"the Glorified Jesus oracle to Ephesus challenges a loveless church, His oracle to Smyrna encourages a persecuted church, His oracle to Pergamum addresses both persecution and compromise, His Oracle to Thyatira challenges compromise, But Jesus words to Sardis challenge a sleeping church to wake up."
 What is the Spirit saying to the churches, what does the spirit want to say to us?  Do we too need a wakeup call?

The city of Sardis reminds me of some of the surf safaris I used to go on when I was younger, you’d always turn up at a beach and no matter what the waves were like if you talked with a local they would say… yeah it’s Ok but you should have been here yesterday… Sardis was a city that you should have seen yesterday. In the sixth century BC it had been the capital of the kingdom of Lydia and ruled by its famous king Croesus, who was legendary for his wealth. It was built of a high acropolis at the end of a fertile river valley protected by sheer cliffs on three sides; making it almost impervious to attack. Several inland trade routes meet there so it was important for trade. It had been destroyed by an earth quake in 17 AD and had been rebuilt by the kindness of the emperor Tiberius. Rebuilt because of its historical value, it had applied to be the city in Asia to be granted the right to build a temple to worship the emperor Tiberius and its submission, kind of like competing to host a modern day Olympics, had been based on that historical value but it had lost out to Smyrna that was of more importance to the present and future of the region. Sardis may have been called a great city but by the time of the book of revelations it was more a city with a great past and a great reputation.

The church at Sardis seems to have taken on some of the characteristics of the city itself. Of all the churches so far this is the only church that the glorified Jesus does not have anything positive to commend the church for. It may have responded to the gospel in the past, and we don’t know anything about the origins of the church there, but now it sat back and thought the job was finished, but it wasn’t. Sardis was a centre for pagan worship and of the deified empress Lydia and was known for its large Jewish population; in fact the biggest synagogue in the ancient world, about the size of a football field, was built in the centre of the city, but unlike the other cities in the region there was no conflict or persecution from these groups. The Church seems to have been able to be accommodated in the city; it had blended in with its society. It was a church at ease.  With that ease it had fallen asleep.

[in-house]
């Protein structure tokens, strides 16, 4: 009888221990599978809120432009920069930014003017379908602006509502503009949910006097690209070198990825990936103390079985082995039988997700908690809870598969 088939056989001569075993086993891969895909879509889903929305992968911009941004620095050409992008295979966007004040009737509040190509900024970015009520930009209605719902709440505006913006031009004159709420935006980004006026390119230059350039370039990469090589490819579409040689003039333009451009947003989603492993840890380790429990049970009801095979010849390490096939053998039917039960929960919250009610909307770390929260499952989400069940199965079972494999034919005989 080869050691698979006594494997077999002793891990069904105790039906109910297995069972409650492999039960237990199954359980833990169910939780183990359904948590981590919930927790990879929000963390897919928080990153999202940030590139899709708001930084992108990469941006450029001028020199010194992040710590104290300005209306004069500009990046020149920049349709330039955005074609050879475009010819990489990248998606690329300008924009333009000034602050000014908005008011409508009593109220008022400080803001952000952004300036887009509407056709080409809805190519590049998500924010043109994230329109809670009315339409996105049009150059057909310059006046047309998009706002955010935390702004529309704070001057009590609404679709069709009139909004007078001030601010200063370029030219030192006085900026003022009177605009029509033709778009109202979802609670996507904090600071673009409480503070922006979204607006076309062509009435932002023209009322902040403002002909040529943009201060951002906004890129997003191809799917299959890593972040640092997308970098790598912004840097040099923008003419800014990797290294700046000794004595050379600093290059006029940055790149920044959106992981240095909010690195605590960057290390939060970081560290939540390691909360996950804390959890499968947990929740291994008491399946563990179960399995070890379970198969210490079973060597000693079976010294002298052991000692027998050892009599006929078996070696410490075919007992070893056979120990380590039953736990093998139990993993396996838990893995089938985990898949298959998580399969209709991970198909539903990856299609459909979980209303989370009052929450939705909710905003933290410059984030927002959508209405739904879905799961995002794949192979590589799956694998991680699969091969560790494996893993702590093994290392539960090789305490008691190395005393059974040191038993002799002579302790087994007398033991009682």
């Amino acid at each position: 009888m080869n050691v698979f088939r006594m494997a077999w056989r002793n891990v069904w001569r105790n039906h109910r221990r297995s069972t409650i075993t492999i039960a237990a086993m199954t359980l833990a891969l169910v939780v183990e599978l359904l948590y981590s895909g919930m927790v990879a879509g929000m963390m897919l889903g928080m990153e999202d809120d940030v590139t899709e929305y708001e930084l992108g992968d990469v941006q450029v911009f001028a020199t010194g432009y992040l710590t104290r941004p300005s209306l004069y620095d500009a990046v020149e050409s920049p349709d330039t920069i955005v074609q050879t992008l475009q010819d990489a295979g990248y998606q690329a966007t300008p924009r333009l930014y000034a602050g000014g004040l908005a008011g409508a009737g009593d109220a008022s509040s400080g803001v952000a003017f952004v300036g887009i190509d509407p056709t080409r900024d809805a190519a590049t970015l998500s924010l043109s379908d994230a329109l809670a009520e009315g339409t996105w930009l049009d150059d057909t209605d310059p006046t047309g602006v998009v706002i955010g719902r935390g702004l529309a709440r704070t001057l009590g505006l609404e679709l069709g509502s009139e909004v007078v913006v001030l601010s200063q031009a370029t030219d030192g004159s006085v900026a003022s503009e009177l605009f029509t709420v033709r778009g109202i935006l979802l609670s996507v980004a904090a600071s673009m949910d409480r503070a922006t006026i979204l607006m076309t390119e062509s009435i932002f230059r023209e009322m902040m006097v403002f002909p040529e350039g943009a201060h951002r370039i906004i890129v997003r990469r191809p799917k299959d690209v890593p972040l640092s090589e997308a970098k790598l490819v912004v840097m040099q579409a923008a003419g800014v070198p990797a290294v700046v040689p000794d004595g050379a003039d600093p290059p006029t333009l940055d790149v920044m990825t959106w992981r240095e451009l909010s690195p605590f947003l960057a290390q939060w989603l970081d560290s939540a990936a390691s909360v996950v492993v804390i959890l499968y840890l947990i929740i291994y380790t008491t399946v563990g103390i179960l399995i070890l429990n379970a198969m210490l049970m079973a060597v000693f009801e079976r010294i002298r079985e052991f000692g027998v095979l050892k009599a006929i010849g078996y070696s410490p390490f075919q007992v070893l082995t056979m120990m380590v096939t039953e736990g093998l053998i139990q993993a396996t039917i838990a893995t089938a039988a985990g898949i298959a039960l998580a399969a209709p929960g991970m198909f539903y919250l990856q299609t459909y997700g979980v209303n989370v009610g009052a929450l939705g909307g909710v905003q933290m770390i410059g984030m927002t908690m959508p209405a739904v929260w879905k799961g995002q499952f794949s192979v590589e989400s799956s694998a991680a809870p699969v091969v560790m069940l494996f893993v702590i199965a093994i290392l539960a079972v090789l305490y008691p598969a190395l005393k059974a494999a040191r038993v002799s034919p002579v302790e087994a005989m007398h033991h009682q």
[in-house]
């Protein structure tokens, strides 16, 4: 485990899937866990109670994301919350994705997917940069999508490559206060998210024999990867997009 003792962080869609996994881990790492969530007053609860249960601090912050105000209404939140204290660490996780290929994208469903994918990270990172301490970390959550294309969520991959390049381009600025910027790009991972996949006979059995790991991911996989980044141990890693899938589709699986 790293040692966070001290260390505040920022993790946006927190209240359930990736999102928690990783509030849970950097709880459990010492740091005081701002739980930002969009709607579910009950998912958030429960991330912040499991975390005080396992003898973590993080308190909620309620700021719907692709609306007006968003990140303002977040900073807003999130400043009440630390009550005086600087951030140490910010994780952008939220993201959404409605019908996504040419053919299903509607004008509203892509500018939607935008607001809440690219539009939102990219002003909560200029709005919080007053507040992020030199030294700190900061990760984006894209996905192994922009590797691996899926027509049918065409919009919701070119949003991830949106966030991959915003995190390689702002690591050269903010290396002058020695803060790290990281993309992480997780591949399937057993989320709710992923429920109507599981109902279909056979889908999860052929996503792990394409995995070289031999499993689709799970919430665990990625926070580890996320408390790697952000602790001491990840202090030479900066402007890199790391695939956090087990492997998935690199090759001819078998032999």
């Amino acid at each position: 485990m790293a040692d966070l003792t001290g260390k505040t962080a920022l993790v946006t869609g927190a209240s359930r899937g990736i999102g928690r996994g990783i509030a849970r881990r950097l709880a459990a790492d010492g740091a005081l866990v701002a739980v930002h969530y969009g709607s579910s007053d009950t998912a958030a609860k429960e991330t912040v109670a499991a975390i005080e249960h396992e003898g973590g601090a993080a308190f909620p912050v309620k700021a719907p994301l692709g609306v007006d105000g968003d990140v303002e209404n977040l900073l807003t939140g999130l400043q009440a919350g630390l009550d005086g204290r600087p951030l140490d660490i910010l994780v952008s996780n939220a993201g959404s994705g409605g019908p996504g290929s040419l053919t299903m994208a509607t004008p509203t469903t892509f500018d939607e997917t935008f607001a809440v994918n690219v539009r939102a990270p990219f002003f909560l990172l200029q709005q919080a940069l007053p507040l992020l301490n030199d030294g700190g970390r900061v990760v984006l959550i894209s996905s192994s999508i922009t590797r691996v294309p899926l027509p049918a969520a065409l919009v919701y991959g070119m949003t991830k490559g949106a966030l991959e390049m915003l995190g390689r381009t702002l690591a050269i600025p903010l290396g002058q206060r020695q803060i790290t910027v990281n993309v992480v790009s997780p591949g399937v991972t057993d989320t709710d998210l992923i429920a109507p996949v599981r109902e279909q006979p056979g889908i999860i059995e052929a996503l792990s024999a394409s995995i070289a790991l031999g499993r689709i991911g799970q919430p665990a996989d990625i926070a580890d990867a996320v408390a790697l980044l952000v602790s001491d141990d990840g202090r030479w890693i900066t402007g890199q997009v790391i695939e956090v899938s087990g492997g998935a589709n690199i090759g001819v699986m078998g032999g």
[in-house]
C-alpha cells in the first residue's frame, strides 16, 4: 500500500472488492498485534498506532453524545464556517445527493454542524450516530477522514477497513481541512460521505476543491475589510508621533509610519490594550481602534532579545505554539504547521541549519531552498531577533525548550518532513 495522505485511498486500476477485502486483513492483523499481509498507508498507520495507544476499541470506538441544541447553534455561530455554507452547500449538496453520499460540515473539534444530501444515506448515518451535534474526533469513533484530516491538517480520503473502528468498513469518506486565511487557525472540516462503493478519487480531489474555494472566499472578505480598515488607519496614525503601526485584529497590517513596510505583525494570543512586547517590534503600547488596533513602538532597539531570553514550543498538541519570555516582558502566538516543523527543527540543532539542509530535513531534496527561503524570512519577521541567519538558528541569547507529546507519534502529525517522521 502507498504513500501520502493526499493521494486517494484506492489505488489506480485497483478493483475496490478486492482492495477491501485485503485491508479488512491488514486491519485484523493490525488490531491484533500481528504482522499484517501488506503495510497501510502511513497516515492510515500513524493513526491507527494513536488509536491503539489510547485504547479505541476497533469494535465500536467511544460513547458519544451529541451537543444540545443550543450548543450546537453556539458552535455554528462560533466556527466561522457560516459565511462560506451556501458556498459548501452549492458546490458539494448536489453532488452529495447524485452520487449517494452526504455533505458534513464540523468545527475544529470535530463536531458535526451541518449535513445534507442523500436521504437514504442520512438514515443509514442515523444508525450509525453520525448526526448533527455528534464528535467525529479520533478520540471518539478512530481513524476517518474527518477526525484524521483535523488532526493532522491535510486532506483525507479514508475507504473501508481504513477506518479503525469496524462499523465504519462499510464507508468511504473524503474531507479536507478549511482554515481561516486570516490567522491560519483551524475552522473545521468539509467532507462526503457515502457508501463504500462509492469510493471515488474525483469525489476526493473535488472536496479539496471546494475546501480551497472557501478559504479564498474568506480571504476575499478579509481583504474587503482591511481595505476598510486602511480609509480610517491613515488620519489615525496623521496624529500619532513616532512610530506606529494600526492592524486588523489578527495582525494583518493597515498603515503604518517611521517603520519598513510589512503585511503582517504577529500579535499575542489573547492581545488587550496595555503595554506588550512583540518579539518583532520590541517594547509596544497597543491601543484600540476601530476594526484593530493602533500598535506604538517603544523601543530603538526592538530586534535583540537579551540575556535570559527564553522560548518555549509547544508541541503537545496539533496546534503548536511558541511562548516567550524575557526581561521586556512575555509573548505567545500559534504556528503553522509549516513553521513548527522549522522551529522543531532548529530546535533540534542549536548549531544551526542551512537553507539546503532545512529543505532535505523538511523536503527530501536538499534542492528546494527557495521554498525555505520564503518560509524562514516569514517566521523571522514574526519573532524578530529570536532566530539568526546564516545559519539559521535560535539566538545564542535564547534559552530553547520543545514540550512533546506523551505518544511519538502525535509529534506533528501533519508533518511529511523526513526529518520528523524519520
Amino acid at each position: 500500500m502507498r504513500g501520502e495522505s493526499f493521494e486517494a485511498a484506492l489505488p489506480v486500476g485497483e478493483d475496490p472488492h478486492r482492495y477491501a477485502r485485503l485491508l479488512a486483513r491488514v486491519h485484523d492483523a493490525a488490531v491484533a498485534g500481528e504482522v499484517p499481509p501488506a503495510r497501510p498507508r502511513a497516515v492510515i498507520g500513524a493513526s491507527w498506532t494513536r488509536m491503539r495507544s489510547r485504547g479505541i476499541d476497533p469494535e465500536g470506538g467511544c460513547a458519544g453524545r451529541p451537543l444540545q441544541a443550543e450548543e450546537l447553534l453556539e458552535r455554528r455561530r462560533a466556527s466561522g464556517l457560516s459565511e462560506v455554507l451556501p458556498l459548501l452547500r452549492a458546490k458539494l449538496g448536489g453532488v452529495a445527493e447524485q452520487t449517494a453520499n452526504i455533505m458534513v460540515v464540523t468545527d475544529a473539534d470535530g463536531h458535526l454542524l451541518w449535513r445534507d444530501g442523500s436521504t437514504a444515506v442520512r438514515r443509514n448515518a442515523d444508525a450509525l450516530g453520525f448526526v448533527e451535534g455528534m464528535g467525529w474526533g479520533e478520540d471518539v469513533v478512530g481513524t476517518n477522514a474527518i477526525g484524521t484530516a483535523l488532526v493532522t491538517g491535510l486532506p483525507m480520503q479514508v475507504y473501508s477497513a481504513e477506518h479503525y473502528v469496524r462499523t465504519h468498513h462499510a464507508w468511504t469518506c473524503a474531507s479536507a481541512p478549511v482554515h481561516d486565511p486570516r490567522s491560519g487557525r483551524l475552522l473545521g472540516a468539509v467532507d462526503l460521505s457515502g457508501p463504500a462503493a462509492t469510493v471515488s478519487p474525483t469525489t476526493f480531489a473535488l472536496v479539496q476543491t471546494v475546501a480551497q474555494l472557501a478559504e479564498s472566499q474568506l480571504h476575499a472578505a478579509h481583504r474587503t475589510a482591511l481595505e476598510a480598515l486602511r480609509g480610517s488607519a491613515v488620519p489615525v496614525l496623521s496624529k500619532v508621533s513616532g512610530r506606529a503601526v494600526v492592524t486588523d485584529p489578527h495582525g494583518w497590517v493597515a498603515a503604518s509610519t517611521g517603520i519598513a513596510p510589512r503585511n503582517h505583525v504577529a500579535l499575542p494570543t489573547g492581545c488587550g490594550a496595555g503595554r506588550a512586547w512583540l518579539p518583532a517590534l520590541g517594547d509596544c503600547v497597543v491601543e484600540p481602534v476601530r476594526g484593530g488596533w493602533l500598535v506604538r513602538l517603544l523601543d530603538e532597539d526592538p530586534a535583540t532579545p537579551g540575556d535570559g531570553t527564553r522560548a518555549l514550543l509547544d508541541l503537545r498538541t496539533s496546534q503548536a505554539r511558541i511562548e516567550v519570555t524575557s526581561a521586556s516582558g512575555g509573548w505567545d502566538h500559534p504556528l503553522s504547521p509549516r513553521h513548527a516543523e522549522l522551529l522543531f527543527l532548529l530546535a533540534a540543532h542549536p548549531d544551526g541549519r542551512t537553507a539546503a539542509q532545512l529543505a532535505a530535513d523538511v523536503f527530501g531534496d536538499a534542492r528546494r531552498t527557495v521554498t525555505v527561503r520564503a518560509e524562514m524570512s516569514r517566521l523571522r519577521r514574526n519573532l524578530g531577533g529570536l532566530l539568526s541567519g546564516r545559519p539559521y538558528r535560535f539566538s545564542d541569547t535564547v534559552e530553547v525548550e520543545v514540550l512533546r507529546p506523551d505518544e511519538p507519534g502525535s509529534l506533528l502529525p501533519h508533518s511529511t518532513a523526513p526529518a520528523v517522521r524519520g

They like the city thought they were alive and vital but the one who holds the angles of the seven churches in his hand says they are dead. It had all the outward trappings of a church but that was a hollow shell, a good show the life had gone. It was the first church to be filled with what would call nominal Christians, a term which is defined by the Lausanne Committee of world evangelism as people who are may be practicing or non-practicing church members. They may give intellectual assent to basic Christian doctrines and claim to be Christian. They may be faithful in attending liturgical rites and worship services, and be an active member involved in church affairs, but not have come to a place of personal repentance and salvation in Christ Jesus, it is a condition that is a problem in churches as they move past the first generation of believers. They live out of a past move of God. It’s like they wear their faith like a mask and it does not go heart deep, and the word for that from Greek theatre is hypocrite… to put on an act.

There is a poignant scene in the 1972 film ‘brother son Sister moon about the early days of the ministry of St Francis of Assisi that demonstrates what may be at the heart of the problem at Sardis… Francis and his band of monk have rebuilt an old church and gather the people to worship, they are the common folk and the poor, as they walk into the church people stop and you can see that they encounter the presence of God, it moves them, in the movie this is spliced with the gathering in the town church, which is beautiful and grand full of historical significance, and all the important people are there, but it is still and silent and they look disconnected and even worried. The director Franco Zefferelli, sums up the difference in a poignant way. In the chapel in the country side a lamb is bought into the church and placed on the communion table, as it comes in the place starts to be filled with song and life and joy, then we are taken back to the town church to a beautifully embroided silk cushion on the communion table. A wonderful piece of art but the lamb is not present.